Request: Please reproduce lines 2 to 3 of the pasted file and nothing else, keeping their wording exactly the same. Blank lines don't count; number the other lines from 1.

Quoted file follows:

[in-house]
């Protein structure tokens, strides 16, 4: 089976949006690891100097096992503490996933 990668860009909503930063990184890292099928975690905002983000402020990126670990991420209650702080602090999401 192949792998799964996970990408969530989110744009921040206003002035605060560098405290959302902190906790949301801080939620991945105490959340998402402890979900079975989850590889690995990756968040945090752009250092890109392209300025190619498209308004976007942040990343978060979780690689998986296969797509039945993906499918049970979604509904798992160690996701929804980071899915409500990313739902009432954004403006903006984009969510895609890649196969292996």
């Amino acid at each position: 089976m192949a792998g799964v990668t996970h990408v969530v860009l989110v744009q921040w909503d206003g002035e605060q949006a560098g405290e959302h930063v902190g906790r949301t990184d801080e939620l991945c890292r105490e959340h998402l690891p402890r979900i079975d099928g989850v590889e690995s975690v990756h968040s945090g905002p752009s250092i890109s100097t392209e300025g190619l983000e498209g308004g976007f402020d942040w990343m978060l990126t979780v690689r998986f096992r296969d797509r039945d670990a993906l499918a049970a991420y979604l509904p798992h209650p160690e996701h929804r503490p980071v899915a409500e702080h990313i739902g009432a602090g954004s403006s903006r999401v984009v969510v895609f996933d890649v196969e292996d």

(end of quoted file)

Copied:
């Protein structure tokens, strides 16, 4: 089976949006690891100097096992503490996933 990668860009909503930063990184890292099928975690905002983000402020990126670990991420209650702080602090999401 192949792998799964996970990408969530989110744009921040206003002035605060560098405290959302902190906790949301801080939620991945105490959340998402402890979900079975989850590889690995990756968040945090752009250092890109392209300025190619498209308004976007942040990343978060979780690689998986296969797509039945993906499918049970979604509904798992160690996701929804980071899915409500990313739902009432954004403006903006984009969510895609890649196969292996």
């Amino acid at each position: 089976m192949a792998g799964v990668t996970h990408v969530v860009l989110v744009q921040w909503d206003g002035e605060q949006a560098g405290e959302h930063v902190g906790r949301t990184d801080e939620l991945c890292r105490e959340h998402l690891p402890r979900i079975d099928g989850v590889e690995s975690v990756h968040s945090g905002p752009s250092i890109s100097t392209e300025g190619l983000e498209g308004g976007f402020d942040w990343m978060l990126t979780v690689r998986f096992r296969d797509r039945d670990a993906l499918a049970a991420y979604l509904p798992h209650p160690e996701h929804r503490p980071v899915a409500e702080h990313i739902g009432a602090g954004s403006s903006r999401v984009v969510v895609f996933d890649v196969e292996d």